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Taiga Shield Ecozone+ Evidence for Key Findings Summary

Key Findings at a Glance : National and Ecozone+ Level

Table 2 presents the national key findings from Canadian Biodiversity: Ecosystem Status and Trends 2010Footnote 3 together with a summary of the corresponding trends in the Taiga Shield Ecozone+. Topic numbers in this section refer to the national key findings in Canadian Biodiversity: Ecosystem Status and Trends 2010.Footnote 3 Topics that are greyed out were identified as key findings at a national level but were either not relevant or not assessed for this ecozone+ and do not appear in the body of this document. Evidence for the statements that appear in this table is found in the subsequent text organized by key finding. See the Preface on page i.

Table 2. Key Findings Overview

Theme: Biomes
IDTopicsKey findings: nationalKey findings: Taiga Shield Ecozone+
1ForestsAt a national level, the extent of forests has changed little since 1990; at a regional level, loss of forest extent is significant in some places. The structure of some Canadian forests, including species composition, age classes, and size of intact patches of forest, has changed over longer time frames.While there is some evidence of expansion of forests northward and up slopes in the eastern Taiga Shield, most changes observed are in structure and species composition of vegetation within the forest-tundra zone.
2GrasslandsNative grasslands have been reduced to a fraction of their original extent. Although at a slower pace, declines continue in some areas. The health of many existing grasslands has also been compromised by a variety of stressors.Not relevant
3WetlandsHigh loss of wetlands has occurred in southern Canada; loss and degradation continue due to a wide range of stressors. Some wetlands have been or are being restored.No overall trend information. Ponds are increasing in parts of Quebec and Manitoba due to melting of frozen peatlands.
4Lakes and riversTrends over the past 40 years influencing biodiversity in lakes and rivers include seasonal changes in magnitude of stream flows, increases in river and lake temperatures, decreases in lake levels, and habitat loss and fragmentation.Changes in hydrology on unmanaged streams within the Ecozone+ vary. The streams to the west of the Ecozone+ are part of the Mackenzie River Basin, which has, overall, experienced climate-related increases in streamflow, (1970-2000) while much of the drainage to the east is to Hudson and James bays, which have experienced no net change in total freshwater input (1964-2010). Major changes in the seasonal flow patterns of several rivers, especially those draining to James Bay, have resulted from dams and diversions, starting in 1973.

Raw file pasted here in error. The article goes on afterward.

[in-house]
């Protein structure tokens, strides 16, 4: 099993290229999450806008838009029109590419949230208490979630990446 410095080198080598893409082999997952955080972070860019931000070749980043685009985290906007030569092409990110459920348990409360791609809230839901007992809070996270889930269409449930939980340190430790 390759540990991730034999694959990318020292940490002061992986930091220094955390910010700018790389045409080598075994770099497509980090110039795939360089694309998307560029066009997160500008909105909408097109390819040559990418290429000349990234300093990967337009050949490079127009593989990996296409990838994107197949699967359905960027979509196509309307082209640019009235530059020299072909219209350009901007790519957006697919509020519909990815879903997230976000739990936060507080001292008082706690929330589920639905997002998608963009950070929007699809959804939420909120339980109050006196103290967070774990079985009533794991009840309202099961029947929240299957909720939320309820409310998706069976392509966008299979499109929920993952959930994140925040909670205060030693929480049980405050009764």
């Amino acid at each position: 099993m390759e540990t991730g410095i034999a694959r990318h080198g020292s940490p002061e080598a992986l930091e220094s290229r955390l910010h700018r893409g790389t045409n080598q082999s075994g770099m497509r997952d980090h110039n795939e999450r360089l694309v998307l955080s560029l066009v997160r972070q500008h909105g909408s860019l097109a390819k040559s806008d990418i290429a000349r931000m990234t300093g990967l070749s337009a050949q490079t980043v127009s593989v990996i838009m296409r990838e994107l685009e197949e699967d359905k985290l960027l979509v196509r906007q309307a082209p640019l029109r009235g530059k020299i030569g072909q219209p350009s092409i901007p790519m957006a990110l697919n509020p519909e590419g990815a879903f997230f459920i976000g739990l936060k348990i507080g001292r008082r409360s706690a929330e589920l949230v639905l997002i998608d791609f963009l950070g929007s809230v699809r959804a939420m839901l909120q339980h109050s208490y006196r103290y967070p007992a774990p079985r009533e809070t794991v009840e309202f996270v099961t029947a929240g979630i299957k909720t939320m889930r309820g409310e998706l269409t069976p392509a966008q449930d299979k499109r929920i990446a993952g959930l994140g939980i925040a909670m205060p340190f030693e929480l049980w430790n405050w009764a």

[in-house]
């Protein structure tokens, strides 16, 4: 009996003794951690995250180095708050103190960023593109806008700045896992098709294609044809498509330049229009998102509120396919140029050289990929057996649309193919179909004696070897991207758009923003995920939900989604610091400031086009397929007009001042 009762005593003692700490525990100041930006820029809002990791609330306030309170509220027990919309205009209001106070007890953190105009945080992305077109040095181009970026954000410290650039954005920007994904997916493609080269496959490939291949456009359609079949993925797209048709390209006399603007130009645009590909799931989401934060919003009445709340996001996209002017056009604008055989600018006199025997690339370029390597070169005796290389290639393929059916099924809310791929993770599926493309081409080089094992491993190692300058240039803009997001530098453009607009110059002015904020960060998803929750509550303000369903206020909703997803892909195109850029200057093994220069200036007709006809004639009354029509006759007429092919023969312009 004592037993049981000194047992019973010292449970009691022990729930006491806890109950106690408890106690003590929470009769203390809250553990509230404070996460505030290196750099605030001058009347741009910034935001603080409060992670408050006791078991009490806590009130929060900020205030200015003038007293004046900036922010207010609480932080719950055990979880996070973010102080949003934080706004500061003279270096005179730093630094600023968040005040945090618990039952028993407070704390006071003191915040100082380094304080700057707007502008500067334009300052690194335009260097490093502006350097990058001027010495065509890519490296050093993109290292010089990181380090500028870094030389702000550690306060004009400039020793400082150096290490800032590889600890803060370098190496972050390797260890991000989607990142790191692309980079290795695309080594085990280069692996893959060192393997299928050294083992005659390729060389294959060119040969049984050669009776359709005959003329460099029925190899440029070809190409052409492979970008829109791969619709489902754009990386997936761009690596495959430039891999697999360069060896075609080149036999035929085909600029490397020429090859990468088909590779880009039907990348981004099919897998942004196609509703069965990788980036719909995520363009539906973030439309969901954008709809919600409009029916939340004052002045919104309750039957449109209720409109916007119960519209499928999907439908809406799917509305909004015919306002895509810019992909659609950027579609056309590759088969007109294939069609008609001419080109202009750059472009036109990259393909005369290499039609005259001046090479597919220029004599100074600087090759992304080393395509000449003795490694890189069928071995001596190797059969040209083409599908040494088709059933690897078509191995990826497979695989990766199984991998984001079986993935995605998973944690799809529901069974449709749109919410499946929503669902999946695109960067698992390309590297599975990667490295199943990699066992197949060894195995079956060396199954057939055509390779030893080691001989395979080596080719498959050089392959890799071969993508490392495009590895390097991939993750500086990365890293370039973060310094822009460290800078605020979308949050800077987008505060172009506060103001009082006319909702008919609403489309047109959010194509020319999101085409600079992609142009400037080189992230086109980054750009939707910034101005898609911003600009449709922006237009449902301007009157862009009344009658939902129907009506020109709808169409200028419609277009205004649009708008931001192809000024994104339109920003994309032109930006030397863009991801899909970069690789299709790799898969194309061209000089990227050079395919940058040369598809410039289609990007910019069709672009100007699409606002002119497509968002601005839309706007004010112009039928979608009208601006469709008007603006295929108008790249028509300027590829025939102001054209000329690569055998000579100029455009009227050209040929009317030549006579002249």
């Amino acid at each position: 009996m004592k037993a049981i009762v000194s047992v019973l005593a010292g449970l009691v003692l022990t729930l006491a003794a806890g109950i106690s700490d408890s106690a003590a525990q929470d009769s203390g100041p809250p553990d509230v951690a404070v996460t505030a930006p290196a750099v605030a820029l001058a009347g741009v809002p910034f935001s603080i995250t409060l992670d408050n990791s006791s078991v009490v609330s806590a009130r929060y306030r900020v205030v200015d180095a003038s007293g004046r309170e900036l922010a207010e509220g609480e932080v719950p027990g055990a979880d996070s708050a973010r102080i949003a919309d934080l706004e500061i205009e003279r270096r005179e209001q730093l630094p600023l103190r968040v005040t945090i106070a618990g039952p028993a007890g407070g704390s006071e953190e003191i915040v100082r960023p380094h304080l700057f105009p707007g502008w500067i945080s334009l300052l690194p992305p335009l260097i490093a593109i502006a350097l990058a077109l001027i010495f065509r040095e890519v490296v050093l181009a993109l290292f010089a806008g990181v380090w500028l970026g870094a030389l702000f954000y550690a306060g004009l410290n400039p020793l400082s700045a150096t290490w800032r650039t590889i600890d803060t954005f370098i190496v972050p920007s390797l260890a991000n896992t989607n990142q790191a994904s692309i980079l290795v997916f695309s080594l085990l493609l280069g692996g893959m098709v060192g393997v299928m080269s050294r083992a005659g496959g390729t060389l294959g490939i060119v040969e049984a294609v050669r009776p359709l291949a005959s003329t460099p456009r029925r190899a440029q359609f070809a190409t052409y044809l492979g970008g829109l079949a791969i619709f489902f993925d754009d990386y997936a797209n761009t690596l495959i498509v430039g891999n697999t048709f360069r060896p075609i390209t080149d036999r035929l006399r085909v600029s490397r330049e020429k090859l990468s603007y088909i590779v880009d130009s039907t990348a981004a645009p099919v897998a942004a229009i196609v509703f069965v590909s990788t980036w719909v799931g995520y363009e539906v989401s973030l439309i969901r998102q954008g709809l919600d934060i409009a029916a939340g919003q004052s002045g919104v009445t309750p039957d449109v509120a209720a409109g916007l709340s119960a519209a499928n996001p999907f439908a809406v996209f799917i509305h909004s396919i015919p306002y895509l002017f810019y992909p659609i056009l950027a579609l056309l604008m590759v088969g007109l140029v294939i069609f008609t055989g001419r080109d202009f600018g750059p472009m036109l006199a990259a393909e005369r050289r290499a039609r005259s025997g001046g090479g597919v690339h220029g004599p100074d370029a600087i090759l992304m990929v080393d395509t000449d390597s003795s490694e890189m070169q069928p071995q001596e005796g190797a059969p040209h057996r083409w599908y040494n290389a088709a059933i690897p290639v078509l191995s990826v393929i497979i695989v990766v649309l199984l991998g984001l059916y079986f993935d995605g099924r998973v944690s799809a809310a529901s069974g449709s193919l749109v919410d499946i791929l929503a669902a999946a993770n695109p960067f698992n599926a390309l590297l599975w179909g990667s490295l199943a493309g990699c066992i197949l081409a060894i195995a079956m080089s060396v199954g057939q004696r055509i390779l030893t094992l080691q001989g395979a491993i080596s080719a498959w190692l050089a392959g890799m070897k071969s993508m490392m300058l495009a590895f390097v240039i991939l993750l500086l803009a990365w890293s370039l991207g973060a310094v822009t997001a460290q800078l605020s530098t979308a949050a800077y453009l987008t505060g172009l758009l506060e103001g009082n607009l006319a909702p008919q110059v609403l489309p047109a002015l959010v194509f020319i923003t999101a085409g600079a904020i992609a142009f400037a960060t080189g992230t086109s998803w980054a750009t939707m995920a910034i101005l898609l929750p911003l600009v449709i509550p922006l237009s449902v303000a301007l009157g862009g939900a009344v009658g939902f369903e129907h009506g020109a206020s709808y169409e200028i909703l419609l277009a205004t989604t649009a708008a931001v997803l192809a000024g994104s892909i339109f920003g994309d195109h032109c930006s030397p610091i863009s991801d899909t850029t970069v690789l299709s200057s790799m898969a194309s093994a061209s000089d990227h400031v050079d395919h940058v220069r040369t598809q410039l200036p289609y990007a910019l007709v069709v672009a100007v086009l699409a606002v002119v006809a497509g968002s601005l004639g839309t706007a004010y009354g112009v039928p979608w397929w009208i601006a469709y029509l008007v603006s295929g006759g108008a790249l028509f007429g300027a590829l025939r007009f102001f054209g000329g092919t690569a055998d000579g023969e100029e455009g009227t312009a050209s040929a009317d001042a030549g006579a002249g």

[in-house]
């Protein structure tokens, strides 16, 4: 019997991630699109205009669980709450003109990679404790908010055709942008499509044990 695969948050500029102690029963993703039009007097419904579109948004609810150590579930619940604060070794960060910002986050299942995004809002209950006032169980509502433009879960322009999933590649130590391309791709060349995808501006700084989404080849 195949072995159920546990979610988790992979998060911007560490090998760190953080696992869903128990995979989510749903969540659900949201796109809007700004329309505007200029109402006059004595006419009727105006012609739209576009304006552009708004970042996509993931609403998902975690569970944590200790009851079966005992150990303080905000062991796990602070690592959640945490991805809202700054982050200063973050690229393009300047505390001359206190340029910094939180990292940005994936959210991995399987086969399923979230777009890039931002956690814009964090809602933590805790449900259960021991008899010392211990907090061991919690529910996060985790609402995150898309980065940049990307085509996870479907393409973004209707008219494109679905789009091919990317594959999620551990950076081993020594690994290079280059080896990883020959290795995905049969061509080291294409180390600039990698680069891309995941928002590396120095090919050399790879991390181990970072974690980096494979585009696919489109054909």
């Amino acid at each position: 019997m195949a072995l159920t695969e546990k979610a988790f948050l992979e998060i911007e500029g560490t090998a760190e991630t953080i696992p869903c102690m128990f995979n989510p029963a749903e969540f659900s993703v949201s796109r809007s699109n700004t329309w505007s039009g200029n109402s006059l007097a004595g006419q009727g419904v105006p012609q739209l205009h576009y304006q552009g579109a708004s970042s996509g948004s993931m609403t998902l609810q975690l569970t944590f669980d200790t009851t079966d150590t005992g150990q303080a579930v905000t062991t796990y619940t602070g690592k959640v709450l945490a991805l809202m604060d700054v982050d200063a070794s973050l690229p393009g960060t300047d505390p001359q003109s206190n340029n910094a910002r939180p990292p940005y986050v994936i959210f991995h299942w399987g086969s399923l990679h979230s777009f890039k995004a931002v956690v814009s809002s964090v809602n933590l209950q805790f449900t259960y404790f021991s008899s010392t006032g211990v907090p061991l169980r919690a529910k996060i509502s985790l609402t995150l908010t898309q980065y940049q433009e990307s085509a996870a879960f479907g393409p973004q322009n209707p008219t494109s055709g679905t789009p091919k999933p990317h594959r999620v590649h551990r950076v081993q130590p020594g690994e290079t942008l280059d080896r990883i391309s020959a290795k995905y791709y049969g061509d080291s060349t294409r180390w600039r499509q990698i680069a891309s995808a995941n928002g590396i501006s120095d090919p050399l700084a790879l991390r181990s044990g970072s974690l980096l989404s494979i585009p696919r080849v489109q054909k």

5CoastalCoastal ecosystems, such as estuaries, salt marshes, and mud flats, are believed to be healthy in less-developed coastal areas, although there are exceptions. In developed areas, extent and quality of coastal ecosystems are declining as a result of habitat modification, erosion, and sea-level rise.Coastlines are along James and Hudson bays, Ungava Bay, and the Atlantic Ocean. Little information on status and trends in coastal ecosystems was found for this report. The Hudson Bay region is undergoing a high rate of isostatic rebound, meaning that new soil and vegetation zones are forming. Eelgrass beds, formerly extensive along the James Bay coast, declined rapidly in the late 1990s, recovering somewhat to 2011.
6MarineObserved changes in marine biodiversity over the past 50 years have been driven by a combination of physical factors and human activities, such as oceanographic and climate variability and overexploitation. While certain marine mammals have recovered from past overharvesting, many commercial fisheries have not.Not relevant
7Ice across biomesDeclining extent and thickness of sea ice, warming and thawing of permafrost, accelerating loss of glacier mass, and shortening of lake-ice seasons are detected across Canada's biomes. Impacts, apparent now in some areas and likely to spread, include effects on species and food webs.Frozen peatlands, in the zones of sporadic and discontinuous permafrost in Quebec and Manitoba, are melting fast, with the southern boundary of permafrost landscape features in Quebec having moved north by 130 km in the past approximately 50 years.

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Theme: Human/Ecosystem Interactions
IDTopicsKey findings: NationalKey Findings: Taiga Shield Ecozone+
8Protected areasBoth the extent and representativeness of the protected areas network have increased in recent years. In many places, the area protected is well above the United Nations 10% target. It is below the target in highly developed areas and the oceans.In 2009, 7% of the Ecozone+ was protected, almost all through provincial and territorial reserves and parks.